South Africa’s murder rate dropped by .8% between July and September this year, with 6 945 people murdered, the latest crime statistics have revealed.
Police Minister Bheki Cele on Friday released the Crime Stats Quarter 2 of 2023/2024, which showed that South Africa has, for the second consecutive quarter, seen a decrease in the murder rate, with a 3.1% decline recorded between May and July, and a 0.8% drop in the number of people killed between July and September 2023 (7 004 people were murdered between July and September 2022).
Cele said the drop in the murder rate is reflective of the SAPS’s continued efforts to combat crime through decisive police action and robust community involvement.
The crime statistics report noted a decrease in crimes that instil fear amongst people, including trio crimes (hijackings, business and property robberies).
However, common assault rose by 958 incidents to 45 348 between July and September, and 165 909 contact crimes were reported in the three months. Over 10 500 rapes were reported, along with 6 009 hijackings, 6 045 robberies at residential properties and 4 910 robberies at non-residential premises.
Other crime statistics for July-September 2023 included 64 cash-in-transit heists, and 542 truck hijackings.
David Bruce, Policing Expert at the Institute for Security Studies, last week said South Africa’s murder rate has grown by more than 50% since 2011/12, with over 27 000 murders between April 2022 and March 2023, at a rate of 45 per 100 000 people. This compares to 29 per 100 000 in 2012.
The latest crime statistics showed that of the 6 945 people murdered between July and September this year, 881 were women and 293 children.
Thirty-five police officers were also killed on and off duty in the same period, as well as 19 law enforcement officers attached to national, provincial and local government, and private security.
Cele said the majority of people killed in South Africa are murdered during arguments, misunderstandings and provocations that usually take place at social settings.
“Arguments, vigilantism and robbery remain the top three causative factors for murder in the majority of the provinces. Firearms, knives and sharp instruments are likely to be used as murder weapons.
“Firearms alone claimed the lives of 3 106 victims. Police have, between July to September 2023, removed 2 175 firearms off the streets through police operations,” Cele said.
Cele said these statistics give police a sober analysis of the effectiveness of policing efforts to keep South Africans and their properties safe.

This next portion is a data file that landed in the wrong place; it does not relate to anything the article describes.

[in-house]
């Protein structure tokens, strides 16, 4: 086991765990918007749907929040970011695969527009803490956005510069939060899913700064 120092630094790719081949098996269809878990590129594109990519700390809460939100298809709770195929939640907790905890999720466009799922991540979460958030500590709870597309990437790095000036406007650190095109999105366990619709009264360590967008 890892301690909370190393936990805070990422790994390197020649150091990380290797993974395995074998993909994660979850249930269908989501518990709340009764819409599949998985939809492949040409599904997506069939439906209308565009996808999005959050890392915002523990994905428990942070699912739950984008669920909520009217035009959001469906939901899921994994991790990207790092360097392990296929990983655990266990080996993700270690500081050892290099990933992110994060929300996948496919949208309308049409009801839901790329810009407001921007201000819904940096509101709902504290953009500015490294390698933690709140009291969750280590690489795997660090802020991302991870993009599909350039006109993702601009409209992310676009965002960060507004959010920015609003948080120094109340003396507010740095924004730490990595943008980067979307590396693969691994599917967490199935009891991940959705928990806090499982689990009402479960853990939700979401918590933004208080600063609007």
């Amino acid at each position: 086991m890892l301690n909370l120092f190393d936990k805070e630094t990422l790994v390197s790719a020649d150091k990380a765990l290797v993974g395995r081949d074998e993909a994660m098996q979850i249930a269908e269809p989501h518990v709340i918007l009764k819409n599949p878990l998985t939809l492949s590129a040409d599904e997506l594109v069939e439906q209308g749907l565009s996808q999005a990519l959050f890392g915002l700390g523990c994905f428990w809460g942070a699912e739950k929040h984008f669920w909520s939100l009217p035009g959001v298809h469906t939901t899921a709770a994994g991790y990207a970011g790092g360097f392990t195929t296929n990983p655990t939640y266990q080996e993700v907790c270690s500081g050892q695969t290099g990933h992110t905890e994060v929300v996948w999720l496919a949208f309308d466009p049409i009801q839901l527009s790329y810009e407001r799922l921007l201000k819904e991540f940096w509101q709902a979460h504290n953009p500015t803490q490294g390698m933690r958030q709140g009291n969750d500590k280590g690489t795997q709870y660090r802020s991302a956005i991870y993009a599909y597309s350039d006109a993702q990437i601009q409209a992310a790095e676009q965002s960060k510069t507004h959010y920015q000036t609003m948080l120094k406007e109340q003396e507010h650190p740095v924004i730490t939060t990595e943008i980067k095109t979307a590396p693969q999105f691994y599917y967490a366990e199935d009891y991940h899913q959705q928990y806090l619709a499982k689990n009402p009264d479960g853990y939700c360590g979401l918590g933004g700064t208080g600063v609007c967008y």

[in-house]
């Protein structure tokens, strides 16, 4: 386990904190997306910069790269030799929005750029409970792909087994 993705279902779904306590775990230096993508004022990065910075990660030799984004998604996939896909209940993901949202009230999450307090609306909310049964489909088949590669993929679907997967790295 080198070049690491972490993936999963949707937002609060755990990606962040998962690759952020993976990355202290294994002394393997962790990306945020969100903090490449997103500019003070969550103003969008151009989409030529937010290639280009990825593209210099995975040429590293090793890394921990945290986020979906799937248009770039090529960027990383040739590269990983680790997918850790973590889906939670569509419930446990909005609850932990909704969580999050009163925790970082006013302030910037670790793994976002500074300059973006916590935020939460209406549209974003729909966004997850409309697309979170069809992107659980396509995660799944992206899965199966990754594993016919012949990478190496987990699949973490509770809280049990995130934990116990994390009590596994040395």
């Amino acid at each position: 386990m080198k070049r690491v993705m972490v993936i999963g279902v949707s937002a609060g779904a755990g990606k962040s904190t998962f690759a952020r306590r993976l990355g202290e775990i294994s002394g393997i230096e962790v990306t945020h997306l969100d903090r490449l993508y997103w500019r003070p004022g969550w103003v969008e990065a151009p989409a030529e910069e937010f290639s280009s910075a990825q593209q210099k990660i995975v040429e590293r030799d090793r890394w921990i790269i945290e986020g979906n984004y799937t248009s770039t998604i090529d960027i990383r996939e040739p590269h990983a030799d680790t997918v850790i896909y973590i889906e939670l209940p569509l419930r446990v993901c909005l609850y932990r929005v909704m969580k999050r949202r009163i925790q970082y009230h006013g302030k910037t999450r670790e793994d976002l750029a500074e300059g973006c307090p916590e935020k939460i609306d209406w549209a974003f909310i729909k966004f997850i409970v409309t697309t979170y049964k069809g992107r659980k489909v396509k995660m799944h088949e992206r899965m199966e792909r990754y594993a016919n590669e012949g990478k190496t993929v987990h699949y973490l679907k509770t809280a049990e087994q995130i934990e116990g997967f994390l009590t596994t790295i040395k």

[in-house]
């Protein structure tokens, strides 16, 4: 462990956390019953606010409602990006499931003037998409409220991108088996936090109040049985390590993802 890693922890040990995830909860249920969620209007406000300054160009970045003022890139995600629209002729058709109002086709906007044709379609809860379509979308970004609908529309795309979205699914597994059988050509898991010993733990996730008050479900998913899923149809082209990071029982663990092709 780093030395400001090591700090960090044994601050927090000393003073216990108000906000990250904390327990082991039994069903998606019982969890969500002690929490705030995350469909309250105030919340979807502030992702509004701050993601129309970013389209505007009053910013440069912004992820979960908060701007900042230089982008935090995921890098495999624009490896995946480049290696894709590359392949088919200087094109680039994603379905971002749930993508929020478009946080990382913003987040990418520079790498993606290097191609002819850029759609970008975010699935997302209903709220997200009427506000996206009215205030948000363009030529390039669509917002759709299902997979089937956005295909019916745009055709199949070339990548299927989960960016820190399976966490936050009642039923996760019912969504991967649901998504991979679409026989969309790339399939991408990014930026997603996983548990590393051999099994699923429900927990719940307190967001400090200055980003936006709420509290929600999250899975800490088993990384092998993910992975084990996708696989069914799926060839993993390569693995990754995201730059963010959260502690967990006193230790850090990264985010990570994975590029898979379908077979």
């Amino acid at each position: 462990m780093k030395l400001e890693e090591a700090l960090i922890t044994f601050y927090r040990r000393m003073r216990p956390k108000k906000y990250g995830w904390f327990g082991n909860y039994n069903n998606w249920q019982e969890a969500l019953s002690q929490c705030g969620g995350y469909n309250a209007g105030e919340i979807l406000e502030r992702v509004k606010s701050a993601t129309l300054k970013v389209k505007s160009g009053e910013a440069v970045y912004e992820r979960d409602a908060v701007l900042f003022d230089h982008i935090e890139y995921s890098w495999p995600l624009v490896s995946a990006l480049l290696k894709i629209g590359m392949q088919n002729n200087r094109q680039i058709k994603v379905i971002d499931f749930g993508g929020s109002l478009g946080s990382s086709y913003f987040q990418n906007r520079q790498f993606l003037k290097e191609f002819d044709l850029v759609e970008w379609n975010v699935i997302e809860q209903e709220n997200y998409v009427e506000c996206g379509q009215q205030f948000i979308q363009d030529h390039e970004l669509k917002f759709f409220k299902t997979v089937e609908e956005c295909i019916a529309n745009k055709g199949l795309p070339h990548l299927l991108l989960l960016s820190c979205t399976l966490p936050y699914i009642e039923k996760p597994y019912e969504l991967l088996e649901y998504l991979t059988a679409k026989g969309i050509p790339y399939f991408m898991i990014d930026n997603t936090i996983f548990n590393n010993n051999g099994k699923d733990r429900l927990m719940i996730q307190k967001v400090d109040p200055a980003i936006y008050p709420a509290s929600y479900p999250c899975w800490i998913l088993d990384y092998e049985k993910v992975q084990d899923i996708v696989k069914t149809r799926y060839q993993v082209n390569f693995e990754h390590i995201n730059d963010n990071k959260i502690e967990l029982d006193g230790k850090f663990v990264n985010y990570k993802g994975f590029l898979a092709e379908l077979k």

“These numbers are also used to redirect resources to where they are needed most in order to better respond to the common enemy of crime. This redirection of resources is clearly demonstrated through the decline in certain crime categories in the top four crime heavy provinces, namely KZN, Western Cape, Gauteng and Eastern Cape.
“These provinces have collectively reduced many of their contact crimes, including trio crimes, robberies, sexual assault and assault during this reporting period. What is clear and should never be ignored is that the crime figures should and must serve as a call of action for government, business, NGOs, civil society and communities to come on board in the fight against crime,” Cele said.
The Minister said the government is going to great lengths to capacitate critical units of the police service in order to keep communities safer. This includes the overhauling and strengthening of the management of the Crime Intelligence division.
“Crime Intelligence capacity has also been strengthened at the top 30 crime heavy police stations. The Intelligence officers have also been supplied with adequate resources, including vehicles and other tools of trade to gather intelligence,” Cele said.
“The recruitment drive of thousands more police officers under Project 10 000 to boost police numbers at stations in all provinces continues to gain momentum. The decrease in murder figures shows that the targeting of crimes in hotspots must be maintained and further strengthened,” Cele said.
Cele noted that through the intensified national policing approach to prevent and combat crime during the high-density Operation Shanela, the department is starting to break even and seeing decreases in certain crime categories.
According to the statistics, Operation Shanela, which is in its sixth month running has resulted in the arrest of over 226 000 suspects, including some of the most wanted and dangerous criminals.